So, how do we roll out Virtual Reality to the masses? and How do we ensure that VR Headsets are a worthy long-term investment?
Jacki Morie who has been working in the VR industry for 10s of years recently posted the attached photograph on her Facebook page. In it, you can see her testing out a VR wand at a regular computer without having to wear a VR Headset. This is the secret to Virtual Reality that the industry seems to be missing. You do not need to wear glasses in order to use with Virtual Reality. Just as Jacki had to first test her VR wand on a desktop computer, I believe everyday computer users will need to first use 3D Interfaces on their existing device types before they will be ready to put on a headset on a daily basis.
In-order to get every-day people to buy VR Headsets, they 1st need to enter Virtual Reality using Laptops, Desktops, Phones, and Televisions. Only after they've adopted Virtual Reality on existing hardware categories will they be ready for new types of hardware like VR and AR Headsets.
We must train users to interact with 3D applications on their existing devices, by giving them 3D versions of key app categories like Email, Word Documents, spreadsheets, Project Management, CRM, Web Browsing, and more. And we need to arrange those applications (on Laptops, Desktops, and Phones), not as windows on a flat desktop, but instead as 3D modeled tools arranged and animated in a spatial environment (just like playing a 3D video game on your laptop, desktop, phone or TV).
Thanks major gaming companies like Nintendo, Sony, Sega, and Microsoft, billions of people have been trained on how to navigate 3D in a game environment. Now we simply need to allow them to navigate their everyday computing in a similar 3D environment. And from there, we can also start to teach non-gamers how to utilize 3D controllers, or move around a 3D world with keyboard and mouse simply because they will be able to get more work done.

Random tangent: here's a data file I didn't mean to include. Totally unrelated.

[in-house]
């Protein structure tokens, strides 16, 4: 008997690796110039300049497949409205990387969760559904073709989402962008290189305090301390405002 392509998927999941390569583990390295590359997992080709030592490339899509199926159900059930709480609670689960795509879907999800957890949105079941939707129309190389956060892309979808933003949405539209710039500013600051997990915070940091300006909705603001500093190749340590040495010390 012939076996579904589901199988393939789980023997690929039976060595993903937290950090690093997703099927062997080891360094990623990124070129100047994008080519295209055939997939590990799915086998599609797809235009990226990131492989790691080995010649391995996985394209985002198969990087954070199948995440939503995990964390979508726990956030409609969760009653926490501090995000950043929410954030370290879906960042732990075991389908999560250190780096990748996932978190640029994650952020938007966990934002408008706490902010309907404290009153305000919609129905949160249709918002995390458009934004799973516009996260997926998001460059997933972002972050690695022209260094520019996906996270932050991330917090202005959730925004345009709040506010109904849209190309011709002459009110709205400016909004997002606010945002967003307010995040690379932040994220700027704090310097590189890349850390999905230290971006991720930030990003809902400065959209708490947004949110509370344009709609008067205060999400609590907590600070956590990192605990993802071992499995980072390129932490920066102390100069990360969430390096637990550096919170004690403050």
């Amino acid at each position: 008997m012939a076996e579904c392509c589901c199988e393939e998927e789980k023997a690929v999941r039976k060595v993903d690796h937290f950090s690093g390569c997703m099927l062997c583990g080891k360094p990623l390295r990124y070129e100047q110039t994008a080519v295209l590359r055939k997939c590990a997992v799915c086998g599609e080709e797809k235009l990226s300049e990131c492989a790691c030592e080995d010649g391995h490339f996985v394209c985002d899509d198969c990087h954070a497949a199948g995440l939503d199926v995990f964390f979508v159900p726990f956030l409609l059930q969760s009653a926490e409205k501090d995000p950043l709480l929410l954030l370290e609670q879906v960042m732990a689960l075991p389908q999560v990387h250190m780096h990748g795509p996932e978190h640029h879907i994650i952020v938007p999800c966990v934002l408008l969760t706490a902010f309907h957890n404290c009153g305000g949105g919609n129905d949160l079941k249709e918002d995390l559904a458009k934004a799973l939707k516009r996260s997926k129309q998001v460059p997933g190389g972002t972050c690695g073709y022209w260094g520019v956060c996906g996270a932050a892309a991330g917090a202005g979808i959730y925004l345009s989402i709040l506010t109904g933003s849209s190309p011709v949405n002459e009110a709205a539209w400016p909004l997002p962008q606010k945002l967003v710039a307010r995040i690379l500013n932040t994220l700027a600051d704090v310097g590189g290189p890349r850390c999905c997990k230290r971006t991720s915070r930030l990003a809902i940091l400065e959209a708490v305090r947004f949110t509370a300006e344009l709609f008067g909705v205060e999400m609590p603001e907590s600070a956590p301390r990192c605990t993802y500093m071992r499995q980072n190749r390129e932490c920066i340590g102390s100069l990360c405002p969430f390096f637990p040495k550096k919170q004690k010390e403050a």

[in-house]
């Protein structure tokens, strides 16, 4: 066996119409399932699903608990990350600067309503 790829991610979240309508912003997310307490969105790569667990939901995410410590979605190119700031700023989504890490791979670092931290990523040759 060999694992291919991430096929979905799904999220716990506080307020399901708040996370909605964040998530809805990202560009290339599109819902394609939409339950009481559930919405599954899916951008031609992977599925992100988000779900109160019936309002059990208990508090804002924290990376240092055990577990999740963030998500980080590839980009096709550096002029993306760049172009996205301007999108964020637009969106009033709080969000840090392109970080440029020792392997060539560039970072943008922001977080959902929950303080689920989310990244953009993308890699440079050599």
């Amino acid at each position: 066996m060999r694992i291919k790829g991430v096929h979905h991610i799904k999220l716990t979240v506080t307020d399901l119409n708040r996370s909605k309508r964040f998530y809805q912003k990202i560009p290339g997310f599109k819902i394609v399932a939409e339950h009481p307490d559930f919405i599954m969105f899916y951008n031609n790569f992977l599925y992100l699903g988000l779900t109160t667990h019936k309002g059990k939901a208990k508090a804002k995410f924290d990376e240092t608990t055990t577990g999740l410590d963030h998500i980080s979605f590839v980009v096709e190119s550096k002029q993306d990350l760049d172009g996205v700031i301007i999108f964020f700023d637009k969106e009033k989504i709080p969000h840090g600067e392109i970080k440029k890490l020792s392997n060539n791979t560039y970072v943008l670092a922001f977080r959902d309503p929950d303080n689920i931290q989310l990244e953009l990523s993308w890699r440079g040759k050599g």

In my biased opinion, this is the secret to getting Virtual Reality as widely adopted as the PC and Smart Phone. Once you can do all your everyday work in 3D using a 3D Operating System and 3D apps, then VR Headsets become a piece of the "Virtual Reality" EcoSystem.
And finally, The EcoSystem is the Key to success. In my opinion, companies like Oculus and Magic Leap are going to have a very hard time because they are building experiences designed for headsets only. But when you take off the headset, you can no-longer user their 3D Operating System or their 3D Apps. In my opinion, this is the biggest risk to the industry.
In order for the Virtual Reality industry to hit its goals, users MUST be able to interact with the 3D Virtual World from all their devices, with the VR headset just being one way to connect into Virtual Reality. When you take off your headset, you MUST be able to go into that same 3D world on your pocketable phone... and when you switch to a laptop or desktop, guess what, you're still connecting into the same Virtual Reality, and all your VR apps are responsive to the device and controls you're using to connect.
Platform makers like Oculus, Microsoft, Magic Leap, and Valve are becoming increasingly dependant on their developer ecosystem. This is a big and scary risk for these multi-billion and even trillion dollar companies. Even the founders of Magic Leap have mentioned something along the lines of their fate being in the hands of the developer community.
As we enter the year 2019, software development is easier than ever. And all the back-end logic of the most important app categories in the world are openly accessible via API or are easy to replicate using frameworks and code libraries that make programming as easy as drag and drop. Over the next few years, replicating the features of top performing apps will be easier than ever, and this means that a company who has the knowledge and expertise to build a 3D Platform, should also have the ability to draw up 3D Versions of existing app categories, and quickly develop working versions in a 3D world.